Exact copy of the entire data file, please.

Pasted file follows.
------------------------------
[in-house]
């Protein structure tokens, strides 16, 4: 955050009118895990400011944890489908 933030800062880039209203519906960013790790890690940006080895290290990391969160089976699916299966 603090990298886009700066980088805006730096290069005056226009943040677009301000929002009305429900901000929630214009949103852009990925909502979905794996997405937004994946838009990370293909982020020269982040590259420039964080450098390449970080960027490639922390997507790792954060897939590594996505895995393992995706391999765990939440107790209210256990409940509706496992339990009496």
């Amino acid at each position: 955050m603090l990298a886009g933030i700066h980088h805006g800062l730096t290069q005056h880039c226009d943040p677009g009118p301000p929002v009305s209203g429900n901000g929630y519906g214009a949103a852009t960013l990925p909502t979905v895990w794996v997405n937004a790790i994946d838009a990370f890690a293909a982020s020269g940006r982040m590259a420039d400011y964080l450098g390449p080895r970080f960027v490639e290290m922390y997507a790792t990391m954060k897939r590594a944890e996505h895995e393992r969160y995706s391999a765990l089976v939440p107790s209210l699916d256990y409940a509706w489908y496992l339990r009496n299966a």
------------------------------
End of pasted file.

[in-house]
């Protein structure tokens, strides 16, 4: 955050009118895990400011944890489908 933030800062880039209203519906960013790790890690940006080895290290990391969160089976699916299966 603090990298886009700066980088805006730096290069005056226009943040677009301000929002009305429900901000929630214009949103852009990925909502979905794996997405937004994946838009990370293909982020020269982040590259420039964080450098390449970080960027490639922390997507790792954060897939590594996505895995393992995706391999765990939440107790209210256990409940509706496992339990009496």
């Amino acid at each position: 955050m603090l990298a886009g933030i700066h980088h805006g800062l730096t290069q005056h880039c226009d943040p677009g009118p301000p929002v009305s209203g429900n901000g929630y519906g214009a949103a852009t960013l990925p909502t979905v895990w794996v997405n937004a790790i994946d838009a990370f890690a293909a982020s020269g940006r982040m590259a420039d400011y964080l450098g390449p080895r970080f960027v490639e290290m922390y997507a790792t990391m954060k897939r590594a944890e996505h895995e393992r969160y995706s391999a765990l089976v939440p107790s209210l699916d256990y409940a509706w489908y496992l339990r009496n299966a």